And to be honest, I don’t know how it applies to all circumstances. I don’t know how this applies people in power who seem to be abusing their privilege. (Perhaps true repentance on their part would mean stepping down or changing behavior?) I don’t know how this applies to a relationship in which a boundary must be set for the health of one or both parties. (Perhaps forgiving people doesn’t mean we have to continue spending time with them?)

 

What I do know is that this discourse is set up by the importance of not hurting those who are most vulnerable. So, Jesus is not willy-nilly throwing around commands that He knows will end up hurting people.

 

He wants us to understand that the forgiveness we receive from Christ should become a wellspring within us, which we can liberally and generously pour out on others.

 

We are called to forgive in the same way we have been forgiven. Without limit.

 

Jesus Said Lent Series ButtonA series to honor the Lenten season by reflecting on various teachings of Christ. Let’s think about who He was and what He came to do by talking about the words that came straight from His mouth.

Come and Deny, Follow and Rest

 

Is there anything in this world that calls us to deny ourselves?

 

We buy what we want, fight for what we don’t have, and clamor to make it to the top. The more we have, the happier we will be, right? Doesn’t true contentment come with the fulfillment of our desires?

 

The problem is, our desires are insatiable. And we exhaust ourselves trying to fill up on them.

 

I have struggled with my weight my entire life. I have never been thin, and have cycled between overweight and average-sized as I have walked through different seasons. When I have been on the larger side of that spectrum, I have looked at pictures of the smaller me and been filled with “if only” thoughts. If only I could be that size again I would be so much happier.

 

But when I was that size did I actually feel happier? No. I wanted to be smaller.

 

When we achieve what we desire, we only become more aware of the next lurking hunger. Contentment often waits just outside our grasp, taunting us to reach further in order to find it.

 

The story is told that when John D. Rockefeller, one of the wealthiest men that ever lived, was asked how much money was enough, he replied: “A little bit more.”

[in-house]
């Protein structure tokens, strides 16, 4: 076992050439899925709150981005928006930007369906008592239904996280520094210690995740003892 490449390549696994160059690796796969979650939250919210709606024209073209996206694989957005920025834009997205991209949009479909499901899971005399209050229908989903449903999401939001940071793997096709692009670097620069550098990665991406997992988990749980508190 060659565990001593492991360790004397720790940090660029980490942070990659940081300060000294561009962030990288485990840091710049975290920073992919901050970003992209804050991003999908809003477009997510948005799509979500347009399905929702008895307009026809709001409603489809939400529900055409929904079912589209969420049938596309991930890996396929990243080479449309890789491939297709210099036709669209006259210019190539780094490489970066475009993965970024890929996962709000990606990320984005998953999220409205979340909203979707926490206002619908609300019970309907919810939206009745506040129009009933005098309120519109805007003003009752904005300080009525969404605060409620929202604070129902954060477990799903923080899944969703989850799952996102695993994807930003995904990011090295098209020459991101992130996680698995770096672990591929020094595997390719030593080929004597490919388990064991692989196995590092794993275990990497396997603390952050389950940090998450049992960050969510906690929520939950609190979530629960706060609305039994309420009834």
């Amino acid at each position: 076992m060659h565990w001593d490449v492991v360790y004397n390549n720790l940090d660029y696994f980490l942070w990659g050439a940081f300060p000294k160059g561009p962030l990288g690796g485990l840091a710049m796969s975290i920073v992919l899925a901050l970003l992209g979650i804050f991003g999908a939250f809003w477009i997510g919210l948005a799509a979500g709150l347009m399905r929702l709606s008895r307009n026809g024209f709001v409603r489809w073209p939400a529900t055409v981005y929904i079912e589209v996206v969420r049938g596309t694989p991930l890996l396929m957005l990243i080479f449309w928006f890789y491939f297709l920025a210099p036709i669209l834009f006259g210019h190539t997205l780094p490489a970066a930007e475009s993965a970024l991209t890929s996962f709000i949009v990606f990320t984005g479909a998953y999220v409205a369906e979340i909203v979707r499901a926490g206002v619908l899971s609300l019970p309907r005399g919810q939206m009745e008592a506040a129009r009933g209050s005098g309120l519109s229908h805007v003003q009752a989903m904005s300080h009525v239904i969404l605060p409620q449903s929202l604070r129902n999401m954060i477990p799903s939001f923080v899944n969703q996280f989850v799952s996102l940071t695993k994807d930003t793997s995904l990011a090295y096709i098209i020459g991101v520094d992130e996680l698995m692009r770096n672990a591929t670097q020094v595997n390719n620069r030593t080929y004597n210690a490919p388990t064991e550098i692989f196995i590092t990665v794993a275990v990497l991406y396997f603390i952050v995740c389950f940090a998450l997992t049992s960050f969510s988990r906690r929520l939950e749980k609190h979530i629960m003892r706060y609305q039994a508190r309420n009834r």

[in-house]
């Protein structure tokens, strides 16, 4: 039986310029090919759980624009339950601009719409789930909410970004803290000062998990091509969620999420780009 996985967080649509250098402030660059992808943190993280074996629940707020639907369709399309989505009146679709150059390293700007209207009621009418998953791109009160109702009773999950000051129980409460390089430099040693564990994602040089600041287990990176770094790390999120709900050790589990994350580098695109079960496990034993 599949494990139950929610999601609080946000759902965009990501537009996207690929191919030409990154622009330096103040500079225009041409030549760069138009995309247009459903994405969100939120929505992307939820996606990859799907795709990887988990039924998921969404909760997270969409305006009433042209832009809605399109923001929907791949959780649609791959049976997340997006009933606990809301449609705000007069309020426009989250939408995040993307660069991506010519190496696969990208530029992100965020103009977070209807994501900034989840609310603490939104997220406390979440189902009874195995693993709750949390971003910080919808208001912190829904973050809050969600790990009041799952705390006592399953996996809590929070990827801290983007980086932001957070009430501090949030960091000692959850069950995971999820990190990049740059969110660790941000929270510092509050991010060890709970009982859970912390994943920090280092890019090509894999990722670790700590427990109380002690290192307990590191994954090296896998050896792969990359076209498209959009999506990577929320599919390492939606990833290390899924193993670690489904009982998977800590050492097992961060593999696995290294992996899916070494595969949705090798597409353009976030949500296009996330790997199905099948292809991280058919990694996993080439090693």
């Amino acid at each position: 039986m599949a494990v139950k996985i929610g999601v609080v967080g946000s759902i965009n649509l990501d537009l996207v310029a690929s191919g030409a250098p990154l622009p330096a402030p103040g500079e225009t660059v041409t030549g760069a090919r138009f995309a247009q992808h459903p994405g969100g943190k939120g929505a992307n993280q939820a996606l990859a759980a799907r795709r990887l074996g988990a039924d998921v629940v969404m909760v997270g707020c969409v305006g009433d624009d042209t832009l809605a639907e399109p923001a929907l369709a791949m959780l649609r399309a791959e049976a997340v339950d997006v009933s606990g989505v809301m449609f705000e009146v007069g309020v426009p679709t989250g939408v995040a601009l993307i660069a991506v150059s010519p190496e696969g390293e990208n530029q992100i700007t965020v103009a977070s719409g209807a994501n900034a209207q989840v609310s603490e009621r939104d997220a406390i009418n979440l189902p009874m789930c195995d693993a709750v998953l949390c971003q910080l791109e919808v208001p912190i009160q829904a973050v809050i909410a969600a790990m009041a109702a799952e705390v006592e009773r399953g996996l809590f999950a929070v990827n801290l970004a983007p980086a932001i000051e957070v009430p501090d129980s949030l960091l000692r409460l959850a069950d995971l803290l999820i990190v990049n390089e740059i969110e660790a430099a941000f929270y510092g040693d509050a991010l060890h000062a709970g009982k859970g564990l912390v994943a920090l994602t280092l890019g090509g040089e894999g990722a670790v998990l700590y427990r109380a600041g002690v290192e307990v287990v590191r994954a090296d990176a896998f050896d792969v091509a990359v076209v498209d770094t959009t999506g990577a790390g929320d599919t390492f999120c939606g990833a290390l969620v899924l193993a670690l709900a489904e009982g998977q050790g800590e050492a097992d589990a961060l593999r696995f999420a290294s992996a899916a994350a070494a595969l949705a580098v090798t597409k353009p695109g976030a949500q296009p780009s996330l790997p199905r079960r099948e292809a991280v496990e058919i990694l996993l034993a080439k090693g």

Enter the words of Jesus,

 

Then Jesus said to his disciples, “Whoever wants to be my disciple must deny themselves and take up their cross and follow me.” – Matthew 16:24

 

In the context of our me-centric world, this call sounds so radical. And it brings with it a question:

 

Is it worth it?

 

What if following Jesus makes our lives miserable? His demands are too high. It seems like too much.

 

But then I think of something else Jesus said.

 

“Come to me, all you who are weary and burdened, and I will give you rest.” -Matthew 11:28

 

What if we intertwined these verses? This call to come and this call to follow? Would we see the give and take a little differently?

 

Whoever wants to be my disciple must deny themselves and take up their cross and follow me.

Come to me, all you who are weary and burdened, and I will give you rest.

For whoever wants to save their life will lose it, but whoever loses their life for me will find it.

Take my yoke upon you and learn from me, for I am gentle and humble in heart, and you will find rest for your souls.

What good will it be for someone to gain the whole world, yet forfeit their soul? Or what can anyone give in exchange for their soul?

For my yoke is easy and my burden is light.

– Matthew 11:28-30 and Matthew 16:24-26

 

Our souls are lost. Drifting and weary from the burden of looking out for ourselves.

 

There is a peace found in the confidence of letting go. When we trust in a God who became one of us in order to demonstrate the depth of His love.

 

strivingWe can stop striving. And worrying. And clamoring. And pushing others down. And working ourselves to exhaustion as we try to prove that we are good enough.

 

We are loved. We can rest in that and focus our energy on loving others.

 

When we follow Jesus, we can deny ourselves not because we should, but because we want to.

 

Counter-intuitively, the burden of living for Jesus is lighter than the burden of living for ourselves.  This light burden does not mean our life will always be easy. This is not a promise of happiness, but of peace.

 

It is possible to find rest for our souls.

 

Jesus Said Lent Series ButtonA series to honor the Lenten season by reflecting on various teachings of Christ. Let’s think about who He was and what He came to do by talking about the words that came straight from His mouth.